Main research interests in my laboratory focus on plant microbiology. Research projects include investigating the molecular basis of bacterial antagonism of fungal plant pathogen hosts; characterizing populations of the bacterial pathogen, Xylella fastidiosa, infecting oak and other shade trees the greater northeastern United States; and detecting plant diseases caused by bacterial pathogens.
Molecular Basis of Bacterial Antagonism of Fungal Pathogens
Integrated pest management offers an attractive alternative to traditional methods for plant disease control. Biologicals are often considered important components of IPM programs, especially for efforts to reduce chemicals in the environment. To facilitate integration of biologicals into the management of turf diseases, my laboratory studies how the biological control bacterium, Lysobacter enzymogenes, establishes antagonistic interactions with fungal plant pathogens. The bacterium provides an excellent model system of study to investigate a broad range of mechanisms associated with fungal antagonism, including production of antibiotics; extracellular cell wall degrading enzymes; and pathogenicity mechanisms directed at fungal hosts. Results from these studies could potentially lead to novel antimicrobial activities for disease control purposes.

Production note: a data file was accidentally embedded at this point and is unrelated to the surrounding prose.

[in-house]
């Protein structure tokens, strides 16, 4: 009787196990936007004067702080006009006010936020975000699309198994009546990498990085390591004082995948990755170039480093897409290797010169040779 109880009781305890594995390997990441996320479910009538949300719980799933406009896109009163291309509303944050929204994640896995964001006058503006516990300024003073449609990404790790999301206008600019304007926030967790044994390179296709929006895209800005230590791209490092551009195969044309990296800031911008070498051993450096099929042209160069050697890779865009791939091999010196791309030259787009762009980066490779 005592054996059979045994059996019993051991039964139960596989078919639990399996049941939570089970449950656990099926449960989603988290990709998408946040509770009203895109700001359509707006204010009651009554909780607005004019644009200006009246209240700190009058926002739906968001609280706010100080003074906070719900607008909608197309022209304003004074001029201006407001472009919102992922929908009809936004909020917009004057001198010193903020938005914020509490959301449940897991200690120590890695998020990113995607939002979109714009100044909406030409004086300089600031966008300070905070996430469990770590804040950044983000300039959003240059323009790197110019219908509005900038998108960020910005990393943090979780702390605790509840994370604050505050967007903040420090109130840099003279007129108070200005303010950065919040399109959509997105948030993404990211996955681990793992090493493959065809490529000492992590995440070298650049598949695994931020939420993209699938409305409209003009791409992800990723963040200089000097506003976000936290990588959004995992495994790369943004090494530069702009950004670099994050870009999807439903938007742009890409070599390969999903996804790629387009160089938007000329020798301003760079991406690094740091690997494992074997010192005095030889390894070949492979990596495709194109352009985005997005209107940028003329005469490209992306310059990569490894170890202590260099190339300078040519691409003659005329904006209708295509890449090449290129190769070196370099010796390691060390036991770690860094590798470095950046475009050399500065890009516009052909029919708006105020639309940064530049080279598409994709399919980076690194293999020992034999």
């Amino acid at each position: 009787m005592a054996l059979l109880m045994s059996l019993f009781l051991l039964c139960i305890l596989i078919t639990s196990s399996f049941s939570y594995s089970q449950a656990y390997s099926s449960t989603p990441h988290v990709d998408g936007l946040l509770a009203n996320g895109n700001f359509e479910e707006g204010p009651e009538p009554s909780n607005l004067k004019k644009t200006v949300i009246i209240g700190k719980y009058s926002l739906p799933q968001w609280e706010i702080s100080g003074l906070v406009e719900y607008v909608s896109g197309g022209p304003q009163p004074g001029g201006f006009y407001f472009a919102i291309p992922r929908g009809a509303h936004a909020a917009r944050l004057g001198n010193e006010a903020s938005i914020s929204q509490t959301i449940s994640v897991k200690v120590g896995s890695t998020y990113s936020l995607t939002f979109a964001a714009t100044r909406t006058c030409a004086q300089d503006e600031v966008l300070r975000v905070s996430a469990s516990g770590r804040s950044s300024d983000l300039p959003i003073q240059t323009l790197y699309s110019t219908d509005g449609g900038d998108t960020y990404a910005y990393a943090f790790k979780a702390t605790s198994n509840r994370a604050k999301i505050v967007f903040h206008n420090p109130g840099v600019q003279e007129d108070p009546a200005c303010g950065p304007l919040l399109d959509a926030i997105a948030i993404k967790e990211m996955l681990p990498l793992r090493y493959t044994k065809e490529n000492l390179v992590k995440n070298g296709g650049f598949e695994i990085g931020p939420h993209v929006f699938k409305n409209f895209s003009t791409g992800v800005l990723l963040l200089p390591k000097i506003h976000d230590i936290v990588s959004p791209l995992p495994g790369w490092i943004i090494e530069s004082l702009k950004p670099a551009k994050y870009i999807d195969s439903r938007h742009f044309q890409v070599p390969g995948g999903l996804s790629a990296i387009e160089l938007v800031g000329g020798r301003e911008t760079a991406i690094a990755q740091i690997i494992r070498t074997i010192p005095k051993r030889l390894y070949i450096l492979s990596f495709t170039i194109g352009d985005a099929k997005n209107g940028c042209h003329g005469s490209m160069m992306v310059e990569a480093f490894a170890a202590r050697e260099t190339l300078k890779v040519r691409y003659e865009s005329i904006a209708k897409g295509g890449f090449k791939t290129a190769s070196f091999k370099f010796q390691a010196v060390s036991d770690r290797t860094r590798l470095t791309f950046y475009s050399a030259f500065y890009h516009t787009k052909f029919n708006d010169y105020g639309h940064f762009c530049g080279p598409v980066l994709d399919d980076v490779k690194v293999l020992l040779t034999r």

Characterization of Bacterial Leaf Scorch of Oak and Other Shade Trees
Shade trees are often used as an integral part of golf course and other landscape designs. However, bacterial leaf scorch poses a major threat to the viability of mature oak tree stands and the longevity of young oaks. Xylella fastidiosa subsp. multiplex is the causative agent of bacterial leaf scorch of oak, a disease in the greater northeastern US that has been reported in the region over the past 40 years. The disease has now reached epidemic proportions throughout the region, with no viable disease control method. My laboratory genetically characterizes pathogen populations of infected trees throughout the greater New Jersey region. These efforts help to better understand disease spread, pathogen host range, and ultimately development of feasible management methods to reduce progression of the disease.